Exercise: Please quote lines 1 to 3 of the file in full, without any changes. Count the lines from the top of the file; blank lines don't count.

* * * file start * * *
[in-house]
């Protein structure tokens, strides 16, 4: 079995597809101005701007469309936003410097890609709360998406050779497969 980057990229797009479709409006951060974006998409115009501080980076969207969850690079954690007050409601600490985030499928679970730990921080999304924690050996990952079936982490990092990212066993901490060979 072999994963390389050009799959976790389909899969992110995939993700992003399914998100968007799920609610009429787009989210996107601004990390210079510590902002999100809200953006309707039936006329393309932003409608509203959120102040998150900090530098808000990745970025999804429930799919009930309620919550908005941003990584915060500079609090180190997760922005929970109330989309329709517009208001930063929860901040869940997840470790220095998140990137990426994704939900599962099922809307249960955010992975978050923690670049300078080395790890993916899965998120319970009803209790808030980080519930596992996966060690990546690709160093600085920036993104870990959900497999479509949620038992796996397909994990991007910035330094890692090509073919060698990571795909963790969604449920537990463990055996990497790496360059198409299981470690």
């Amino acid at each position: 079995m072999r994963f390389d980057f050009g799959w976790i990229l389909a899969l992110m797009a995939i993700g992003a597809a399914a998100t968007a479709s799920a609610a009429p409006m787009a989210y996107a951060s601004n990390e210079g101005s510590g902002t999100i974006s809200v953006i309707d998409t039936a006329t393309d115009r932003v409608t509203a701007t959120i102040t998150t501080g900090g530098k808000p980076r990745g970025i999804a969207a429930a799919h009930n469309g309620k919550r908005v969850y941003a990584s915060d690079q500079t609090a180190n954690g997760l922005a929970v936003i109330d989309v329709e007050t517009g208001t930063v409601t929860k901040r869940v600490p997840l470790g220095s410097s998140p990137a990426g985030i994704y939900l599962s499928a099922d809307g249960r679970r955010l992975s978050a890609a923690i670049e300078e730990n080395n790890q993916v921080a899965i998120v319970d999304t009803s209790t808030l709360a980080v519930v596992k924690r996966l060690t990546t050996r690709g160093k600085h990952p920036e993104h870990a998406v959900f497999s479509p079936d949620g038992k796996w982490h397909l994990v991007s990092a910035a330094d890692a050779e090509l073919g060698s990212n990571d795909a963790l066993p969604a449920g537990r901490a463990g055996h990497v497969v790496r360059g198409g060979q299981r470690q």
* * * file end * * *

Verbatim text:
[in-house]
């Protein structure tokens, strides 16, 4: 079995597809101005701007469309936003410097890609709360998406050779497969 980057990229797009479709409006951060974006998409115009501080980076969207969850690079954690007050409601600490985030499928679970730990921080999304924690050996990952079936982490990092990212066993901490060979 072999994963390389050009799959976790389909899969992110995939993700992003399914998100968007799920609610009429787009989210996107601004990390210079510590902002999100809200953006309707039936006329393309932003409608509203959120102040998150900090530098808000990745970025999804429930799919009930309620919550908005941003990584915060500079609090180190997760922005929970109330989309329709517009208001930063929860901040869940997840470790220095998140990137990426994704939900599962099922809307249960955010992975978050923690670049300078080395790890993916899965998120319970009803209790808030980080519930596992996966060690990546690709160093600085920036993104870990959900497999479509949620038992796996397909994990991007910035330094890692090509073919060698990571795909963790969604449920537990463990055996990497790496360059198409299981470690």
């Amino acid at each position: 079995m072999r994963f390389d980057f050009g799959w976790i990229l389909a899969l992110m797009a995939i993700g992003a597809a399914a998100t968007a479709s799920a609610a009429p409006m787009a989210y996107a951060s601004n990390e210079g101005s510590g902002t999100i974006s809200v953006i309707d998409t039936a006329t393309d115009r932003v409608t509203a701007t959120i102040t998150t501080g900090g530098k808000p980076r990745g970025i999804a969207a429930a799919h009930n469309g309620k919550r908005v969850y941003a990584s915060d690079q500079t609090a180190n954690g997760l922005a929970v936003i109330d989309v329709e007050t517009g208001t930063v409601t929860k901040r869940v600490p997840l470790g220095s410097s998140p990137a990426g985030i994704y939900l599962s499928a099922d809307g249960r679970r955010l992975s978050a890609a923690i670049e300078e730990n080395n790890q993916v921080a899965i998120v319970d999304t009803s209790t808030l709360a980080v519930v596992k924690r996966l060690t990546t050996r690709g160093k600085h990952p920036e993104h870990a998406v959900f497999s479509p079936d949620g038992k796996w982490h397909l994990v991007s990092a910035a330094d890692a050779e090509l073919g060698s990212n990571d795909a963790l066993p969604a449920g537990r901490a463990g055996h990497v497969v790496r360059g198409g060979q299981r470690q």